10th Anniversary Giveaway!

On April 30th, it will be ten years since the "W2LJ - QRP - Do More With Less" blog was born.

In appreciation for all who read this blog, I am going to give something away to one lucky reader. I have a new, mint condition, unused, complete sheet of fifty United States Amateur Radio stamps, issued in 1964 on the 50th Anniversary of the ARRL - Scott #1260. I am going to have the sheet matted and framed - ready for display on some deserving shack wall. All I ask is that you send an e-mail to w2lj@arrl.net - entitled "Blog Anniversary Giveaway". Include your name, call sign and mailing address.

Any Amateur Radio op worldwide can enter. I will package and ship the framed stamps to any destination that the United States Post Office will accept.

The names and call signs will be loaded into a software program such as RandomPicker on April 30th and a winner will be determined. The winner will be announced here, and then the framed stamps will be posted.

Good luck, and thank you for reading!

Friday, September 30, 2005

Memories of Wellfleet

It was the autumn of 1979; just about this time of year. A friend and I decided to go on vacation to the White Mountains of New Hampshire. Our goal was to photograph the beautiful reds, yellows, browns and golds of the changing New England foliage. We were not disappointed; and to this day I have those photographs tucked away.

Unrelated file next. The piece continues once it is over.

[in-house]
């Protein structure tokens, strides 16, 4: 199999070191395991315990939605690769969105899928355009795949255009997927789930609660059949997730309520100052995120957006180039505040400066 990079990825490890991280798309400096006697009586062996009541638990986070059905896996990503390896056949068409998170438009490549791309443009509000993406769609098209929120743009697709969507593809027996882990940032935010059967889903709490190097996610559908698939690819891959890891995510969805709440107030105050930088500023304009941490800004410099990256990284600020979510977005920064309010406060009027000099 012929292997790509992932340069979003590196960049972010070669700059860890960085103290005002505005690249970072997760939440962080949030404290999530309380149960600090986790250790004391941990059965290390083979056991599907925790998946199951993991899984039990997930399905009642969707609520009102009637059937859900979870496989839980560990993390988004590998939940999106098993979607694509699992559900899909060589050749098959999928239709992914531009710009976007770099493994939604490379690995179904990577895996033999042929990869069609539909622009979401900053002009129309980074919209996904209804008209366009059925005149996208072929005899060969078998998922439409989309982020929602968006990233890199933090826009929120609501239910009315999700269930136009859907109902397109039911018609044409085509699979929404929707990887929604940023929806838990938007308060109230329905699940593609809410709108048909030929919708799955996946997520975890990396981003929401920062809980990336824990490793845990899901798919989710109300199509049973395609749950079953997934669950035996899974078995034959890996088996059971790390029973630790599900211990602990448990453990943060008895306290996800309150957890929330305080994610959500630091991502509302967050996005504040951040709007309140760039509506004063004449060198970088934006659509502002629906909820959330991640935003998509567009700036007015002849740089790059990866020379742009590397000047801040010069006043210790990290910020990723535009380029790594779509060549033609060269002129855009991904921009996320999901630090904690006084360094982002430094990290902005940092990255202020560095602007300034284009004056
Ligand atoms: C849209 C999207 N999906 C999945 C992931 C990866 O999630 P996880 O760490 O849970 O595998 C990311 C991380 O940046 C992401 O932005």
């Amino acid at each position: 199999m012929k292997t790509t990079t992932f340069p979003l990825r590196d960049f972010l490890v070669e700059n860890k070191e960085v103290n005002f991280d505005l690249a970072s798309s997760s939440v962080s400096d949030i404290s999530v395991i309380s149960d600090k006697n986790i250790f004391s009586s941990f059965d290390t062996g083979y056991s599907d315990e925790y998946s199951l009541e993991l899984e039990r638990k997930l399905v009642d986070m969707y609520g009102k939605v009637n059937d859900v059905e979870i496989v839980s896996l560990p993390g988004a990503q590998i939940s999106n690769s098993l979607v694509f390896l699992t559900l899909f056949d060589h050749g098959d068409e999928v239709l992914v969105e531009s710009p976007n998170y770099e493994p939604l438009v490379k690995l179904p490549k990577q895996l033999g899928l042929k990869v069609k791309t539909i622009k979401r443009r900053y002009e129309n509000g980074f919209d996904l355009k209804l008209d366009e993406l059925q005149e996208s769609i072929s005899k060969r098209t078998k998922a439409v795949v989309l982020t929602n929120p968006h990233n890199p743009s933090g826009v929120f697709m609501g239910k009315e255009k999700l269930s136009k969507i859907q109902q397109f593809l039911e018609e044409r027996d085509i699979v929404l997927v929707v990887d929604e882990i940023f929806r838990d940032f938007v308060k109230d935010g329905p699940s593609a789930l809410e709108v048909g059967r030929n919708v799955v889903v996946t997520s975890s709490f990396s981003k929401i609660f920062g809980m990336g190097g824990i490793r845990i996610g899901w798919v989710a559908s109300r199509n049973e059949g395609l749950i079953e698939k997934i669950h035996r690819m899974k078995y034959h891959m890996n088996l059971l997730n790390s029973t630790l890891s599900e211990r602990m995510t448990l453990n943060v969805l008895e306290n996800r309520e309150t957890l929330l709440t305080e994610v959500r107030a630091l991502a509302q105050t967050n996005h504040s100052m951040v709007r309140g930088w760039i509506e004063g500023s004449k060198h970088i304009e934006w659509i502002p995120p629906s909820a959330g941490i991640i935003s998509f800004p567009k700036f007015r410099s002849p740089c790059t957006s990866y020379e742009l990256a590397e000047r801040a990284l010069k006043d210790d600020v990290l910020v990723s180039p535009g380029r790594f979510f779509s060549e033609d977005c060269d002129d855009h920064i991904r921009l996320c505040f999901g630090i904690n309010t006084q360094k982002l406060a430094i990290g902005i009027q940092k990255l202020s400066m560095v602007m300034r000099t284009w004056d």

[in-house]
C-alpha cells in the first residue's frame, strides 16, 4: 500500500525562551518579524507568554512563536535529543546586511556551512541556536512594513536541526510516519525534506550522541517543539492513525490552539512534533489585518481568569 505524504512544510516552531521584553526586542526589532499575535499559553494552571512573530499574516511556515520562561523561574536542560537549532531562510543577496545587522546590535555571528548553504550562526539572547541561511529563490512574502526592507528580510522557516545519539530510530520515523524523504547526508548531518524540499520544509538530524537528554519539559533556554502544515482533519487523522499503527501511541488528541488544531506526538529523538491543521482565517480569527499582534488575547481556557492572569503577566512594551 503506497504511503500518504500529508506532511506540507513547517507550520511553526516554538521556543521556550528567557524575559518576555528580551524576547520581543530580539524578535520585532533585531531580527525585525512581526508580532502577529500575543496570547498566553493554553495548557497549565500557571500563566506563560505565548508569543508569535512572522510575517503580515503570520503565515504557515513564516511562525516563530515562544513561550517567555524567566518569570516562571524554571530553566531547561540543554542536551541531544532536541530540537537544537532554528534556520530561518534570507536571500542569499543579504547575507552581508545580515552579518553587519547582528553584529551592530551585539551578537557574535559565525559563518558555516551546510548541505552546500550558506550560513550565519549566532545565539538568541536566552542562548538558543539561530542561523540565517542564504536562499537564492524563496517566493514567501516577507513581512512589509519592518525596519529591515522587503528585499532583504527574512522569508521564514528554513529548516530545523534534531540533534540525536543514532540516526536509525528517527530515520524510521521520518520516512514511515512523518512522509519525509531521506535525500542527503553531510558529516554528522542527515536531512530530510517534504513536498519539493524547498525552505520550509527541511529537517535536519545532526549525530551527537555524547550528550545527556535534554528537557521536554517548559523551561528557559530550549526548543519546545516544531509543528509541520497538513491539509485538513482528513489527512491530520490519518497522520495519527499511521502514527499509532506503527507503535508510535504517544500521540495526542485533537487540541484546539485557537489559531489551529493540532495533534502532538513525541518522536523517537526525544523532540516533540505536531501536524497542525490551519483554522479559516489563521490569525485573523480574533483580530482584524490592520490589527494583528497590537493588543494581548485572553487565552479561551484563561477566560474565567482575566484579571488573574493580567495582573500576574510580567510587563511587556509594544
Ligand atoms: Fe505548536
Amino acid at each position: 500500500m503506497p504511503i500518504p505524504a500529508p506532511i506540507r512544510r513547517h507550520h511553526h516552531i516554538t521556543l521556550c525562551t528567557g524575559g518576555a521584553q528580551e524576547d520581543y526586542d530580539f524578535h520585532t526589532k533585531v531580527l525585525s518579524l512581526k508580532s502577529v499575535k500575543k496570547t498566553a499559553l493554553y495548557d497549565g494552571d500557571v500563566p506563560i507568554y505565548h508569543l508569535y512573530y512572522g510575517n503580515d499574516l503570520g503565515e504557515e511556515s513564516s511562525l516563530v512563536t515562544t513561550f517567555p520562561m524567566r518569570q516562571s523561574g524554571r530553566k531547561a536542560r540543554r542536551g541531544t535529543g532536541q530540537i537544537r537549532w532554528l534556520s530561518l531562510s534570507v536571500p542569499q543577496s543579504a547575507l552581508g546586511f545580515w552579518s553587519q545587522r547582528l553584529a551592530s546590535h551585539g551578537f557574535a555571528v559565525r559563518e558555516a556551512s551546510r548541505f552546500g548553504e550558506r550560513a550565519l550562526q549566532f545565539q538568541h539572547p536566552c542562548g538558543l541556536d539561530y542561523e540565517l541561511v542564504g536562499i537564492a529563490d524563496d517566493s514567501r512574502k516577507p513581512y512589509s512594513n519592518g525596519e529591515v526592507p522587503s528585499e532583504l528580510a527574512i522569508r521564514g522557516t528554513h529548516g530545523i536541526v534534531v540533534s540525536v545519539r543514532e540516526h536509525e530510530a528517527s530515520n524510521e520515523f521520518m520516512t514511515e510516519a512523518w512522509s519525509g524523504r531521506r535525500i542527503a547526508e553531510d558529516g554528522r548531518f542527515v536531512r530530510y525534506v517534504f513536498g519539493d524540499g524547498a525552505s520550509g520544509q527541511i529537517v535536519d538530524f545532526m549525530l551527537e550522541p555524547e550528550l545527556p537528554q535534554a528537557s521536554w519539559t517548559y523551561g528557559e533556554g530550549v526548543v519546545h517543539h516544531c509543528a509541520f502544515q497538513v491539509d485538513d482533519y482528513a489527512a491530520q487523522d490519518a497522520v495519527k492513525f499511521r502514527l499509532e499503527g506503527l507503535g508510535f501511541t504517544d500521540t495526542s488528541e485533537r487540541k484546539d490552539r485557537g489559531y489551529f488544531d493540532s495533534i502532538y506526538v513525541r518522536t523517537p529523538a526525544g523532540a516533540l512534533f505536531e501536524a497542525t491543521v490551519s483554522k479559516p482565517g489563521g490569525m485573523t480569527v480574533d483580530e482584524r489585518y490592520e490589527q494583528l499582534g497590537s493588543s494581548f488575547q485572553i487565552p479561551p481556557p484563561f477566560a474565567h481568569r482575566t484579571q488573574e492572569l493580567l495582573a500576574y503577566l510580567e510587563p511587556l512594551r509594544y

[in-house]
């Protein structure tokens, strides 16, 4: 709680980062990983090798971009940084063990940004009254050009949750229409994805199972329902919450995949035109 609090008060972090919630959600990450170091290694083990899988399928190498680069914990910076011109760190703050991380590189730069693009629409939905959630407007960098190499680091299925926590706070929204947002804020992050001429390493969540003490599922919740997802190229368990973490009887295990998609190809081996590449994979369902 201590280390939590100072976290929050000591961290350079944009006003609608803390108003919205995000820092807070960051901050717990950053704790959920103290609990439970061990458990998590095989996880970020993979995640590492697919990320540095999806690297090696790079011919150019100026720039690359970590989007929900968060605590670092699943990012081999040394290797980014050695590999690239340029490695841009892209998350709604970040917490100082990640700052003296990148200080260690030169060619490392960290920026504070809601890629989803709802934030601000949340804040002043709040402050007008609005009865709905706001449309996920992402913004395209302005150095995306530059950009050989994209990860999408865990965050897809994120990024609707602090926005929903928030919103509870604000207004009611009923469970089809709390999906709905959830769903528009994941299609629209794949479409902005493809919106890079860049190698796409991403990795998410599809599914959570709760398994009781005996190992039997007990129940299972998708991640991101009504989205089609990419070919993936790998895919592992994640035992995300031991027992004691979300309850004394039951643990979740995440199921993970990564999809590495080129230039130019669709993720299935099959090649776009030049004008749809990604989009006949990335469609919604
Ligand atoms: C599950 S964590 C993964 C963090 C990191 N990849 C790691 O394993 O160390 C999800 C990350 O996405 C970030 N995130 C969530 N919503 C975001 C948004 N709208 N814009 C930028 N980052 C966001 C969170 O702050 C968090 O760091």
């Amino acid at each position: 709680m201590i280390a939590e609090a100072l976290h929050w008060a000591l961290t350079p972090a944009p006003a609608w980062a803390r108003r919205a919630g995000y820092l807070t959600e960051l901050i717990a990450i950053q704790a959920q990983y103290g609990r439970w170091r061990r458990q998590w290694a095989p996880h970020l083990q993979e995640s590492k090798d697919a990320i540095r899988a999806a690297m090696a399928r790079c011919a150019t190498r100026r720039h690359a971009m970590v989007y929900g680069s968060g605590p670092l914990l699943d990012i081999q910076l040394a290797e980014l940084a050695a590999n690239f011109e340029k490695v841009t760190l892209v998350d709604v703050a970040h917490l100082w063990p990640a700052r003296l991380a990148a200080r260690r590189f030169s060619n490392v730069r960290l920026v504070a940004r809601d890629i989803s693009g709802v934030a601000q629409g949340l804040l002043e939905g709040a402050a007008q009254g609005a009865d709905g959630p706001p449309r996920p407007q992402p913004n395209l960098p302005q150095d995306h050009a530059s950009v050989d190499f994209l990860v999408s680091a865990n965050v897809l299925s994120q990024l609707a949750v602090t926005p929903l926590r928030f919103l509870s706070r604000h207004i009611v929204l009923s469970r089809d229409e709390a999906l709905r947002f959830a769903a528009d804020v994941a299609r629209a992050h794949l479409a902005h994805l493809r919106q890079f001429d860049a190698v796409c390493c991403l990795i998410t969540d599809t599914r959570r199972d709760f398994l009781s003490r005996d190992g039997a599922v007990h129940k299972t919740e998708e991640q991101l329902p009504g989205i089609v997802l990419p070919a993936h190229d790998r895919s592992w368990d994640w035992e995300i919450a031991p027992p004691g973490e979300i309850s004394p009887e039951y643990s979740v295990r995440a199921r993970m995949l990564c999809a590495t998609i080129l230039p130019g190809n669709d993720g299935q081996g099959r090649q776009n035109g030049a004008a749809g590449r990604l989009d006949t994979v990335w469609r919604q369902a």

The way south, home to New Jersey saw us take a detour to visit Cape Cod. It was there, passing through Wellfleet when I spied the sign on the road, diverting my attention to Marconi Station. I was a new Ham at the time, licensed for under a year. I was learning the ropes and was eager to soak in as much about the hobby and it's glorious past as I was able. The old ruins of the radio station beckoned; and I headed in the direction that the road signs indicated.

I was not disappointed, even though there is not much there anymore. This was the site of the first wireless communications that spanned the Atlantic. President Teddy Roosevelt used Mr. Marconi's station to send greetings to King Edward VII in Great Britain. All that was left of the giant curtain antenna were the concrete anchors that supported the giant masts in the dunes of sand. A gazebo with a diorama of the orignal radio shack and antenna displayed what was built there so many years ago.

Standing there on that chilly October day; I looked out upon the vastness that is the Atlantic Ocean. As the sea gulls cried, and the breeze howled I was able to feel the electricity in the air. Radio waves emanating forth; traveling up to the ionosphere; only to be bent - refracted back to the surface of the earth so many, many miles away. In an instant, the size of the world was conquered. Vast distances were made relatively small; but being there reminded me how really vast those distances truly are. And like Mr. Marconi, I too, travel them with ease. My meager few watts travel over the oceans and continents at the speed of light, making the world smaller; but at the same time reminding me of it's vast beauty and grandeur.

73 de Larry W2LJ

1 comment:

CapeLinks said...

Not many folks today know that the first wireless transmission originated from Cape Cod. The first trans-atlantic wireless message was sent from the Cape by Guglielmo Marchese Marconi in 1903.